It should also be noted that the memorandum reiterates the existing requirement that “[e]mployers must ensure that adequate documentation is maintained for those who participate in the buyout program and establish eligibility to continue coverage in retirement.” In this regard, employers should document that buyout participants have other employer-sponsored health insurance, what it is and the source of that information.

In order to offset the potential adverse financial impact of the policy change, employers may consider changing their buyout provisions to eliminate dual family health insurance coverage; i.e., only permitting one dependent and one individual coverage per eligible family unit. Employers may also wish to explore the feasibility of offering new or additional non-NYSHIP health insurance options. If employees enrolled in non-NYSHIP plans participate in future buyouts, they would not be affected by the new NYSHIP policy.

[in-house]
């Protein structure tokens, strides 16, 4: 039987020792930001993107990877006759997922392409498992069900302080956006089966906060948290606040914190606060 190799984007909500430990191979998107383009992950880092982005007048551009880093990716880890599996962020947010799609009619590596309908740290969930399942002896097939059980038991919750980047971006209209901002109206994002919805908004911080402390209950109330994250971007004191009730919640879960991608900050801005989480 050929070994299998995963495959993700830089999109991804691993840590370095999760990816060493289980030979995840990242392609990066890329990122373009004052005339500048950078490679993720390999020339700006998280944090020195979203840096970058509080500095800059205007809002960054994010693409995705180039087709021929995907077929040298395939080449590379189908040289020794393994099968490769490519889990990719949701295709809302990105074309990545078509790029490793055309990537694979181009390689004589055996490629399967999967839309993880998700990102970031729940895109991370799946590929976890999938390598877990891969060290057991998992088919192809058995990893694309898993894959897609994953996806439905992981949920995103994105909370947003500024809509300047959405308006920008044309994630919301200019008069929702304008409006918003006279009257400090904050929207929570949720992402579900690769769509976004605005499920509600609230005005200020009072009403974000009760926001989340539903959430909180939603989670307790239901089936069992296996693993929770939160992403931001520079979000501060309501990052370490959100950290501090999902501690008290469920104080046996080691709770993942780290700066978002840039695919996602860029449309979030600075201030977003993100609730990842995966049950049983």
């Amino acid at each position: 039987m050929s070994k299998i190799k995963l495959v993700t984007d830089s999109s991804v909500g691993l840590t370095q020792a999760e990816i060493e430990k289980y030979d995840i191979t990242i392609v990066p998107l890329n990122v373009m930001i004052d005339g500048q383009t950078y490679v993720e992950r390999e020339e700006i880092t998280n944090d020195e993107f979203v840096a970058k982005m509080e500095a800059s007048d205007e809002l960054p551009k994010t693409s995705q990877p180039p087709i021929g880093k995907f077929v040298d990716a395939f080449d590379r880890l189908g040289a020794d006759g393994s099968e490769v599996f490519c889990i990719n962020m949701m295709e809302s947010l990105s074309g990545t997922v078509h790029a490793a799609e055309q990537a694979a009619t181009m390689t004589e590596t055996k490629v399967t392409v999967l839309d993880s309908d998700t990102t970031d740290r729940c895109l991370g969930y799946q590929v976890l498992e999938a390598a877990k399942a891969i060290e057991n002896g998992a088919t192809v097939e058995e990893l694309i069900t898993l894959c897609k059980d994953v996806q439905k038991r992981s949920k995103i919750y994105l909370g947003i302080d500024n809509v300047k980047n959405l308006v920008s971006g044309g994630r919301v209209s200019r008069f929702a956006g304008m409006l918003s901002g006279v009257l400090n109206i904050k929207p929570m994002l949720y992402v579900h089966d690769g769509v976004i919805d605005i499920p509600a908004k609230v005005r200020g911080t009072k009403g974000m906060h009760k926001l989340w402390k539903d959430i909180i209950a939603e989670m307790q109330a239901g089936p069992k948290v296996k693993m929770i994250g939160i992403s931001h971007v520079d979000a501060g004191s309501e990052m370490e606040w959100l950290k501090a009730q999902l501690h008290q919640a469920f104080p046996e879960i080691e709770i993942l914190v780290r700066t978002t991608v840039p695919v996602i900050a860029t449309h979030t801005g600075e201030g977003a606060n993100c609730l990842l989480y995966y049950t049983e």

If you have any questions regarding this new policy or methods to ensure compliance, please do not hesitate to contact us.


© Lamb & Barnosky, LLP, 2012